Our Inspiration

Inspired by Donato Ricci et al’s, (2008) game tree-like infographic (Figure 2), we set out to illustrate the path to victory using game tree theory. Sometimes referred to as a tree of possibilities, a game tree represents paths from a starting point to an end point, often in a game scenario like chess. Tennis plugs perfectly into a game tree as each player starts at 0-0 and makes a move in one direction only through the tree, depending on their success at the 0-0 point.

Ricci et al’s, (2008) map

Figure 2. Mapping relationships between events. Ricci et al’s, (2008) map of the most common research methodologies used by various Italian design firms.

In order to determine the effectiveness of Nadal during his service games we mapped the frequency of paths from one point in a game to the next. To do this, we borrowed concepts from a 19th century cartographic method, called flow mapping. Flow maps were first introduced by Henry Drury Harness in the Atlas to Accompany Second Report of the Railway Commissioners, Ireland (1837) (Figure 3).

Henry Drury Harness Map

Figure 3: Henry Drury Harness introduced the first flow map in 1837. The map uses a variety of line thickness to convey a quantity of traffic flow between Irish cities.

The lines connecting each point in the Game Tree became the quantitative flow lines, and were scaled proportionally representing the number of times Nadal played through each point. The various line thicknesses allowed us to very quickly identify the most common path during each service game.

The Data & Technology Behind the Game Tree

To create the game tree we began by downloading all of the appropriate matches from the William Hill sports website as XML files. Each match was available as a separate XML file and these files contained high-level information about the match (players, tournament info, date, etc.), along with a detailed point-by-point breakdown of the match. After a preliminary assessment of the data we developed a javascript application, which looped through the files and began to process the points.

William Hill Data

Figure 4. An extract of data from the xml game files used in the game tree.

We then prepared a series of functions using javascript, to mimic the behavior of the game tree. The Game Tree at present only maps Nadal’s service games, therefore all point values of the opponents’ service games were simply skipped over and tie break points ignored. As the points are looped through and processed, we used the Rapheal javascript library to draw and animate the entire game tree using SVG (Scalable Vector Format). Some additional jQuery code was then added to hook up the tournament and match filters. The application was framed using HTML5, CSS3, SASS, Compass, and the Mueller Grid System.

Designing the Application

Our design work started off defining what the users expectations were from the application, and working out the simplest way of fulfilling their needs.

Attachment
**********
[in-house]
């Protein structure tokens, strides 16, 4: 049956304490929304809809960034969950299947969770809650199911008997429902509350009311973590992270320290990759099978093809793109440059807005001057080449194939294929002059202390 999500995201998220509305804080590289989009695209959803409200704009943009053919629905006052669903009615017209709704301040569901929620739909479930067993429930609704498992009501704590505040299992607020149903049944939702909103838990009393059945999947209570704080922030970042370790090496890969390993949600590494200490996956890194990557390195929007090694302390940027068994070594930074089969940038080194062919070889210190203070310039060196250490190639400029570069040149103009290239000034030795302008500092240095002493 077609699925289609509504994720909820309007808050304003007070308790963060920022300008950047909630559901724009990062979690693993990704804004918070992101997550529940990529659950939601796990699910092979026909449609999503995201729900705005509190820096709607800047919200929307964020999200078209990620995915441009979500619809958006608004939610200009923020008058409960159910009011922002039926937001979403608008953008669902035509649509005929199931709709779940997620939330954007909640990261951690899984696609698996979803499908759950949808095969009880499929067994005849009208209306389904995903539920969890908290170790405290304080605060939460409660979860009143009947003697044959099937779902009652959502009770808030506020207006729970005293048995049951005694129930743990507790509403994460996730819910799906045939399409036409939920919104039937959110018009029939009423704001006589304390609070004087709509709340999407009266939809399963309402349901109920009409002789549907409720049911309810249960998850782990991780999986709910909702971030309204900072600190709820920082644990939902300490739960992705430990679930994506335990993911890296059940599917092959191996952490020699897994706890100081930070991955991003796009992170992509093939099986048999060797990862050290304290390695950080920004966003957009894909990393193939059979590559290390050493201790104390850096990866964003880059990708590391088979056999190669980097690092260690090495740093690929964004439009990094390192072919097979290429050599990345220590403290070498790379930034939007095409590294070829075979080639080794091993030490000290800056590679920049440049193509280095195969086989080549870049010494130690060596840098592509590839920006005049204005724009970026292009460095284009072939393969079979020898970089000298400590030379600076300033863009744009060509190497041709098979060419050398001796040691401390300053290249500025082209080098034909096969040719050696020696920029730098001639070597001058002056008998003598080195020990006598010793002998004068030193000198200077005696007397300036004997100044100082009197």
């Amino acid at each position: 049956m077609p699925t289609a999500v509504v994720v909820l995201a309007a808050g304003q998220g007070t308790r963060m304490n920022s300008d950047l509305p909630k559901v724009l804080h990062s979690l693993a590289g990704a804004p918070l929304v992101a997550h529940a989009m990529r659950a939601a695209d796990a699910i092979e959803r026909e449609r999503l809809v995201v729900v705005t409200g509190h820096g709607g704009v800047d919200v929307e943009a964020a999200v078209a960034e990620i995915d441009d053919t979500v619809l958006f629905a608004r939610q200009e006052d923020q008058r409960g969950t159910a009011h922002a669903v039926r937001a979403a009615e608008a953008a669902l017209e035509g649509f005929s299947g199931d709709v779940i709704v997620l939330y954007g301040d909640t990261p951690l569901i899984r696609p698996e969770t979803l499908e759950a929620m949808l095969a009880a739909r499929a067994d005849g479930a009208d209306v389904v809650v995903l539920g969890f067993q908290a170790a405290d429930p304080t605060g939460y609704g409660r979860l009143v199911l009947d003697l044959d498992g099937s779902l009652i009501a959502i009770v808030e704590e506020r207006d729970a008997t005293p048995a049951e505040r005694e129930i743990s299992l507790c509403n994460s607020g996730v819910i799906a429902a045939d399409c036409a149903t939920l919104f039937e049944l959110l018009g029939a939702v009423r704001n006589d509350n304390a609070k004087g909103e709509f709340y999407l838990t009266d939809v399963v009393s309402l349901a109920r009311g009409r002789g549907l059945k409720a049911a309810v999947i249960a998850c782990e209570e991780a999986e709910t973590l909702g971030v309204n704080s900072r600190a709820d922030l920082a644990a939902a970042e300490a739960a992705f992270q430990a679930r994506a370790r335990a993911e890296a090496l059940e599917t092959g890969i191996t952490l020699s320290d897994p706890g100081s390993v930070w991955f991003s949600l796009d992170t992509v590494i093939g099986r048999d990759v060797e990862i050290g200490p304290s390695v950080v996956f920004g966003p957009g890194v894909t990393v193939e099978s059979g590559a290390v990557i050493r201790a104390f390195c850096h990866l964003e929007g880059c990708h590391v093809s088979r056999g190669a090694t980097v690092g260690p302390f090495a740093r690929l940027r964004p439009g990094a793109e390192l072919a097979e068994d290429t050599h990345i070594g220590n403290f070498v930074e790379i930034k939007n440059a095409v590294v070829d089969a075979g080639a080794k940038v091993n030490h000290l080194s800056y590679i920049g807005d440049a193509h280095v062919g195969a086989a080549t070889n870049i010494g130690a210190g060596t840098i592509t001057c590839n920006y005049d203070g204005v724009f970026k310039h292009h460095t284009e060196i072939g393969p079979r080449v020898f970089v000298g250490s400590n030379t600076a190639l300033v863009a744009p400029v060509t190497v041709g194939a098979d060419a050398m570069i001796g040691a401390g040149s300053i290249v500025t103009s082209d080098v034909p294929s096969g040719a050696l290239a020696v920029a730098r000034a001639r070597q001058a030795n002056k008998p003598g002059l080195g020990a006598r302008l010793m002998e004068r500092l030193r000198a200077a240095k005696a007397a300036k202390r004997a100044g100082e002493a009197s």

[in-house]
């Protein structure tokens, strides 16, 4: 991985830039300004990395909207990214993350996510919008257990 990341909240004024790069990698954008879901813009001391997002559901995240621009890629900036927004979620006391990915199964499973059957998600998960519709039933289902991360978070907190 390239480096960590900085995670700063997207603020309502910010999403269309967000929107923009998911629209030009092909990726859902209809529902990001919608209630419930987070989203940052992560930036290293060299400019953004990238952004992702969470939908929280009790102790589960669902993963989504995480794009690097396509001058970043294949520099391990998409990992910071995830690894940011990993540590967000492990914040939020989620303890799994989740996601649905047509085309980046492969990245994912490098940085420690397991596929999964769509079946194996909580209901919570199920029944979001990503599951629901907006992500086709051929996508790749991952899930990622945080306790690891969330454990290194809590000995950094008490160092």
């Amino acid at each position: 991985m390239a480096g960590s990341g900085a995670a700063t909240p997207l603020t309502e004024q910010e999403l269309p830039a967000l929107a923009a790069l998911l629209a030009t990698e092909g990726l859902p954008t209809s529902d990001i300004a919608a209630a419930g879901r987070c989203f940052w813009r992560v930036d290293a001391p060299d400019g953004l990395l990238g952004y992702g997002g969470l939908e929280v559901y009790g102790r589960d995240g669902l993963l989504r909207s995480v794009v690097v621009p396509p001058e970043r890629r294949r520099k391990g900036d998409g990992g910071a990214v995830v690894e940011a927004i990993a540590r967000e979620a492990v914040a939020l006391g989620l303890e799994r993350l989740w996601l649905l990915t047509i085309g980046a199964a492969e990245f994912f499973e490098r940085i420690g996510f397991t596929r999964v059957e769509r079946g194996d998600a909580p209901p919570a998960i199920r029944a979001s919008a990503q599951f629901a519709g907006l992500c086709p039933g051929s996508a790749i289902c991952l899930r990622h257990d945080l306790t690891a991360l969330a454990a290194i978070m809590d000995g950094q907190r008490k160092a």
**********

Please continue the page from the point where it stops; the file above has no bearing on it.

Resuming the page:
We defined a number of core functions the app should support:

  • The ability to compare game tree patterns at both the tournament and game level.
  • Multiple filtering at the season, tournament, and match level.
  • Interaction with the flow lines should reveal the exact quantities per line.
  • Tournaments should appear in the order they occurred, and the score should appear alongside each match.

Once we defined the core functions of the app we started sketching out how the game tree would support the application, and how we would visually organize the content for mobile, tablet and desktop devices.

Some of the earlier game tree concepts were centered on a circular game tree, before slowly transitioning to a more conventional representation of the tree diagrams (Figure 5).

Sketching out the Game Tree

Figure 5. Sketching the game tree designs. From here it was a matter of refining the triangular game tree until the design begun to solidify.

It was important that we designed the game tree to be responsive across small and large devices. We needed to ensure a seamless user experience regardless of device type or size. To do this we introduced some mobile ready functions into the design. For example we collapsed the menu on smaller devices so the game tree remained the focal point of the application. And we re-arranged the text on the opening page for smaller devices (Figure 6).

Responsive Design

Figure 6. Designing the optimal viewing experience across tablet and mobile devices forced a reshuffle of some of the key elements of the application.

Each point in the Game Tree was color coded to reflect the momentum in each game. Dark blue representing + positive momentum, red – negative momentum and the neutral points down the spine of the tree were colored white (Figure 7).


Figure 7. Each point in the Game Tree is color coded to reflect momentum in the match.

Results and Analysis

Nadal’s (6-2, 3-6, 6-4, 6-1) win against Novak Djokovic at last years US Open final illustrates the analytical power of the game tree (Figure 8).

Nadal v Djokovic Game Tree

Figure 8. The US Open final played between Rafael Nadal and Novak Djokovic. The game tree clearly highlights where Nadal played the majority of points on his serve (Deuce to Ad-40 – 12 times)